Smart Cities – the good, the bad and the risky

Mandy Leung


Digitisation, Artificial intelligence, real-time data and the Internet of Things are accelerating exponentially and they’re reshaping our behaviour, our lifestyle and our society. Are Smart Cities the way we want our cities to be in the future? There are a lot of debates surrounding the pros and cons of Smart Cities. What should Architects do to shape the future of our cities?

Sidewalk Labs recently released their master plan to transform Toronto with high-tech urbanisation. The Google-backed developer proposes a vision to integrate technology into our physical environment to improve our living quality. They promote computer controlled traffic networks to provide a faster, safer and better connected transportation network.  Buildings and public realms are to be fitted with technologies collecting real-time data and tracking movements of communities. Residents, workers and communities are connected via the touch of a screen.

There is no doubt that technology is making our living more comfortable and more efficient. We can control our household, buy food, manage our activities and communicate by flicking our fingers over our phone. It is a challenge to live without the internet and our phones. We see Artificial Intelligence or robotics are assisting in construction, helping Architects to design and freeing up peoples time.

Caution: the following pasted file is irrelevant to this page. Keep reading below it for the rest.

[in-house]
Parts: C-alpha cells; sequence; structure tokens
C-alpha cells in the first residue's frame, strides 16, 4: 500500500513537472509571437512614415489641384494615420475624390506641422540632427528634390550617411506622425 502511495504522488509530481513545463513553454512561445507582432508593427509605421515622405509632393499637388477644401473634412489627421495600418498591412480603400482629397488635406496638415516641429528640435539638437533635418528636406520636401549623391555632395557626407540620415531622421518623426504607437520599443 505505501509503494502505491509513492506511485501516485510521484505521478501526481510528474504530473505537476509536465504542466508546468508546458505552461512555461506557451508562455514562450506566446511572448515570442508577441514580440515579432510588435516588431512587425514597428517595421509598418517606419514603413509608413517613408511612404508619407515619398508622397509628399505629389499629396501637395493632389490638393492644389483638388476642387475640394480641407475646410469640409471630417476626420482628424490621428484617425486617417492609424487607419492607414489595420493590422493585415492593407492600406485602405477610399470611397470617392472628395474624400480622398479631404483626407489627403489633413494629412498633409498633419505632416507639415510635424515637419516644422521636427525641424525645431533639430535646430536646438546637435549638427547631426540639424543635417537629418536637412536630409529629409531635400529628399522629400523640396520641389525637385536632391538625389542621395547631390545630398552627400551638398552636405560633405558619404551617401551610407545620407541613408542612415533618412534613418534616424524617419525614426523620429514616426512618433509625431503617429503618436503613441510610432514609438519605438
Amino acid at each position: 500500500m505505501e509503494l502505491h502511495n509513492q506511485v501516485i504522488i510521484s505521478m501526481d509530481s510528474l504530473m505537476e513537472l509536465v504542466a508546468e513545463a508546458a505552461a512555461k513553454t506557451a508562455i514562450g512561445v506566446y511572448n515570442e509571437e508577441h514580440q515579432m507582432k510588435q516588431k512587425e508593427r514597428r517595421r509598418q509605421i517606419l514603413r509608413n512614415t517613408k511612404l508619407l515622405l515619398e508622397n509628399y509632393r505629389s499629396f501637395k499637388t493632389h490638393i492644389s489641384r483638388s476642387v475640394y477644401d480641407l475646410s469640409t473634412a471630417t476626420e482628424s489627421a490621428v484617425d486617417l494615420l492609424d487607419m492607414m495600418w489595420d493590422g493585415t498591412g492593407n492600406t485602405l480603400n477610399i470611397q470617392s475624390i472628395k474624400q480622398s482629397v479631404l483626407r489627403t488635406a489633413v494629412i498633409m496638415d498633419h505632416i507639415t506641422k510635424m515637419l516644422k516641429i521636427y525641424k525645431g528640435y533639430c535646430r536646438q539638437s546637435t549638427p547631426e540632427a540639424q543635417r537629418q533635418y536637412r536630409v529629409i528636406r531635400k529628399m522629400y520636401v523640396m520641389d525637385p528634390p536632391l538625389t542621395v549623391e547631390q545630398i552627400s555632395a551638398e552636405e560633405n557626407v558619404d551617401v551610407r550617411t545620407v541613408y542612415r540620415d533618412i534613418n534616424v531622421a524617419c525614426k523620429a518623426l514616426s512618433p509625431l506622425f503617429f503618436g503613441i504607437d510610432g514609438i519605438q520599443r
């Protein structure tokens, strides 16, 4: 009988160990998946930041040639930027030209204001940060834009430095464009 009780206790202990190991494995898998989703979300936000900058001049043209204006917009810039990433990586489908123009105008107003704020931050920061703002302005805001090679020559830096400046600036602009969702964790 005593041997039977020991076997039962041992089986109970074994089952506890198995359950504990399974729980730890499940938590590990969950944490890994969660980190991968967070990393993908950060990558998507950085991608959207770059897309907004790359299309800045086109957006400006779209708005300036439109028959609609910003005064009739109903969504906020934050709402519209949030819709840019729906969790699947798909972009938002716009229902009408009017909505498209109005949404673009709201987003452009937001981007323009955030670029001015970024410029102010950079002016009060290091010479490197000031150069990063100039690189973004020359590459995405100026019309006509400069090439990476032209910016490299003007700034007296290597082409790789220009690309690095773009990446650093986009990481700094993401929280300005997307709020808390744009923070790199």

No matter how technology can improve our lifestyle, the fundamental question Architects should bear in mind is how they can create and design great places for communities and people to interact with. Technology is only a tool. Being overly reliant on, or letting technology control our design is not sustainable. Smart cities without great spaces for interaction can result in dull places. If technologies are integrated properly in city design, they facilitate interaction and create great places.

One of the challenges we are facing with technology and smart cities is that technology is outpacing policies. The general public is concerned about privacy and online security. Big tech companies are being scrutinised for their data collection practices. The lack of trust in the cyber world is holding back public acceptance. To allow smart cities to reach the next level and increase community confidence, world leaders and lawmakers need to act rapidly to keep government policies matching the trend and demand.